Also, Is there any unwritten rules regarding tanking? The 76ers does not surprise me anymore of the stupidity, but last week the Nuggets decided to "rest" Chandler, Lawson, Gallo and Faried. 4 of the starters resting, for what? If 2-3 teams are fighting for a playoff spot, and suddenly in the end, one of those teams are lucky and are playing against a tanking team and get an easy win and push them into a playoff spot.. Do management of tanking teams take this into consideration? Such a cynical concept and dull topic, but it really annoys me.
Sam: That wasn't a bad guess for me from two years ago, especially since I hadn't seen him play. Actually, I did see him once at a preseason game in Memphis. You could see he was skilled, but he was then just a part on a team with veterans like Rudy Fernandez. And I was too busy buying Elvis paraphernalia. Mirotic didn't speak any English and has come a long way in a lot of areas. He is sort of a hybrid, but someone who fits well in this NBA era with the shooting “power” forward concept essentially perfected by Mike D'Antoni. There aren't as many guys anymore who are going to power you down on the block. Detlef isn't a bad comparison even now given his versatile game and he had some decent years shooting the three, though no one shot it nearly as much back then.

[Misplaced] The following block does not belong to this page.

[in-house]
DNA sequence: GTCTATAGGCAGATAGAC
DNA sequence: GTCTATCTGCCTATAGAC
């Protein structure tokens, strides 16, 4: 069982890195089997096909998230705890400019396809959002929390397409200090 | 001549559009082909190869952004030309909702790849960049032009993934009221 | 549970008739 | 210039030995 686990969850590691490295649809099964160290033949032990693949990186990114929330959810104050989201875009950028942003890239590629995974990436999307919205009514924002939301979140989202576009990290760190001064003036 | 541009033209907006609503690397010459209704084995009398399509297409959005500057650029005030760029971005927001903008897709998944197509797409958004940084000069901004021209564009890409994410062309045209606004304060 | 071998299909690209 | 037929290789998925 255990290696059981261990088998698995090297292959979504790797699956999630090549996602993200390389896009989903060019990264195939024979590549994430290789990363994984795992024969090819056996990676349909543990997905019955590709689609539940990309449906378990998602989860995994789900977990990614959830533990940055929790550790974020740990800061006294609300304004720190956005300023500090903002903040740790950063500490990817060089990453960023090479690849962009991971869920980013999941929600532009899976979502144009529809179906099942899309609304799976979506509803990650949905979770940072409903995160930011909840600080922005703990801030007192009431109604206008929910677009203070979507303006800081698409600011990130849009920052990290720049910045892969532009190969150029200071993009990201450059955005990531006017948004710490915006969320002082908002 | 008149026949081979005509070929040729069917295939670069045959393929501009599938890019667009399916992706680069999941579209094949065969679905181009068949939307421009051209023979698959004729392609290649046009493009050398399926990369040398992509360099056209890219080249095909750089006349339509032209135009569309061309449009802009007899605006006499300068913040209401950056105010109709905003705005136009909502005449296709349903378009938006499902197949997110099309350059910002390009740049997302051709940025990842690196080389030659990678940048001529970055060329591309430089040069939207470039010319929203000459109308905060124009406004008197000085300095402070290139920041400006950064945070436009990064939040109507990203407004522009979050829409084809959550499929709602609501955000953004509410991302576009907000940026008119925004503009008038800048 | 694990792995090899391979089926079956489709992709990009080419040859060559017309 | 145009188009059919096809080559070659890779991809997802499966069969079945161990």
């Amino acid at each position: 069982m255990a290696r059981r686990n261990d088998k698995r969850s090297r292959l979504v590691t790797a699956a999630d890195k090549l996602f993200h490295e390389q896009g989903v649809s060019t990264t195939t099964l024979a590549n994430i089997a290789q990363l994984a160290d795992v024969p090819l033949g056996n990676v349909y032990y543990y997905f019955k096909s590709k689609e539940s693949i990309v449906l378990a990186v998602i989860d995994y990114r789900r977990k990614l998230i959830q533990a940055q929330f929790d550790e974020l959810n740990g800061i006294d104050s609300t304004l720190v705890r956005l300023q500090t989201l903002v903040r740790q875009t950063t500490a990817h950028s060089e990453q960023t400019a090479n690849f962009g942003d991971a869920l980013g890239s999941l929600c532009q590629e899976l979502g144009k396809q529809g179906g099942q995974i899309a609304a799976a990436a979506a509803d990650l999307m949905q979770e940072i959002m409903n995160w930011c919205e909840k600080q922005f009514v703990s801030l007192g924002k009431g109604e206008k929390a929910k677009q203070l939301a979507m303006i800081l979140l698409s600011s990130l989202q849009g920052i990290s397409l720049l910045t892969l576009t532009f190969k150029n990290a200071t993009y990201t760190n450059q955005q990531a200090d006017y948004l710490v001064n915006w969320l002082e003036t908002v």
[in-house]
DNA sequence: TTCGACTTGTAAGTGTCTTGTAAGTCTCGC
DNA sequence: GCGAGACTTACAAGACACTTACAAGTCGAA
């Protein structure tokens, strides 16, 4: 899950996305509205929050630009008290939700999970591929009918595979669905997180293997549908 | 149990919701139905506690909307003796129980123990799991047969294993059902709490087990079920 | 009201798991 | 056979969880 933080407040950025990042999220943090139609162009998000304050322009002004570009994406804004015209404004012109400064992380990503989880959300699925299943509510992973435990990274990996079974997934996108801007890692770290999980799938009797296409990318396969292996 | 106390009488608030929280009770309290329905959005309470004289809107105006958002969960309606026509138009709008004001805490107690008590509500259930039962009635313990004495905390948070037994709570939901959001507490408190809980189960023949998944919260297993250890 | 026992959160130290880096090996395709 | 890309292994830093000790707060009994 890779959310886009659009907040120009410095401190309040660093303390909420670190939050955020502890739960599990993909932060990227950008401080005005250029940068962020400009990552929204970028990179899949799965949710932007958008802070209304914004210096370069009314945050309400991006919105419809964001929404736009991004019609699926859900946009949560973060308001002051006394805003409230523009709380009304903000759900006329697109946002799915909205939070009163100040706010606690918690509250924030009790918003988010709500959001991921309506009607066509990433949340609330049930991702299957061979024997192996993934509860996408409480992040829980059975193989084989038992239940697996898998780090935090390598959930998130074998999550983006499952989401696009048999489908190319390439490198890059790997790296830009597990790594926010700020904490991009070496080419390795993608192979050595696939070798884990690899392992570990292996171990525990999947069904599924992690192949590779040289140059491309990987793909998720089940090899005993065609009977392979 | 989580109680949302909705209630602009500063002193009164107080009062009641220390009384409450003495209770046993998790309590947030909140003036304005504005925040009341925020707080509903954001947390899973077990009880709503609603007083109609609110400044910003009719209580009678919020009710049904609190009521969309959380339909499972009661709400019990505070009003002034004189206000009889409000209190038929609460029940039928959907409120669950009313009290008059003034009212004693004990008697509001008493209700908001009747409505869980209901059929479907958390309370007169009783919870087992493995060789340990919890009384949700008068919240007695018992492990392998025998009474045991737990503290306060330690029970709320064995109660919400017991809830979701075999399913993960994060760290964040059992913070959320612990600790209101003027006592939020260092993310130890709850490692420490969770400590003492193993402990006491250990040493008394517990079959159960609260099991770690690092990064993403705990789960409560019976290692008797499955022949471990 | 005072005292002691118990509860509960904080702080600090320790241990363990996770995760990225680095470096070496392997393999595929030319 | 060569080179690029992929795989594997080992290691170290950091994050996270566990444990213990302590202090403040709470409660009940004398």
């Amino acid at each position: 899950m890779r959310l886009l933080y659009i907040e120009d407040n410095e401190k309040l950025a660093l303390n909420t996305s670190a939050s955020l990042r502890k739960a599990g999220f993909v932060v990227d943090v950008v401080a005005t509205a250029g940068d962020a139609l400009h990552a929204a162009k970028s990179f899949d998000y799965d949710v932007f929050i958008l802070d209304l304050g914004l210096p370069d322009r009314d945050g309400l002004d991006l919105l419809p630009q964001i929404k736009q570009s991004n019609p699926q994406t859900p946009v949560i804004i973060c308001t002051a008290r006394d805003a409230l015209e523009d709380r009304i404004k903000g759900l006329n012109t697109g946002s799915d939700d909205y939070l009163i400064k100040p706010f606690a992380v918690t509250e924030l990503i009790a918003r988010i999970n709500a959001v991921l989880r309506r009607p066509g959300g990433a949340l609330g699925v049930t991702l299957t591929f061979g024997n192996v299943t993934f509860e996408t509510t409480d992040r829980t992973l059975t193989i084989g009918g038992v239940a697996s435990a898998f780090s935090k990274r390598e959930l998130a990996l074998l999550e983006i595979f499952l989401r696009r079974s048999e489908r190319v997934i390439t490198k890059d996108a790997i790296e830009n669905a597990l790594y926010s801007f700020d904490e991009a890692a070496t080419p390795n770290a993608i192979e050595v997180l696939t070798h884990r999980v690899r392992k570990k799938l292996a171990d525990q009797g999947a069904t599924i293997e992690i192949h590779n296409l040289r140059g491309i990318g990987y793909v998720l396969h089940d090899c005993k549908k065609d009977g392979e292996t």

As for the tanking/rest, we all know the mockery the 76ers' management is making of the game. You know they are watching this NCAA tournament carefully to try to get another top player who'll be too injured to play next season. The only thing as ridiculous as the 76ers throwing the season is a team not in contention resting. For what? Their season is over in a month. The only thing those guys did seriously all season was turn on their coach and get him fired. It's so ludicrous to be laughable. I know the players say they were forced by management to rest, which seems dubious. After all, just put on your uniform and be ready if you want to play. Nothing much makes sense out there these days since they made marijuana legal. Could be second half smoke. In any case, these are league issues the commissioner has really let down the fans about since they strike at the integrity of the game and don't protect the paying fans. Or even the league's sponsors who pay so much money and deserve a respectable product every game. Certainly with the Nuggets about to take five months off they could have shown up for the last few weeks.
I find it interesting that there is a controversy in baseball as it applies to Kris Bryant and service time. This is over Bryant sitting out the first nine games of the season. Commenting on the subject has been the MLBPA director and Bryant's agent. Both contending that the Cubs are displaying poor judgment in not putting the best team on the field. Does this logic carry over to the NBA where players' sitting out games us becoming commonplace. I think the NBA players association and the players agent are doing themselves harm by being complicit in the sitting out of games. Or does it matter if the best team is put out on the field?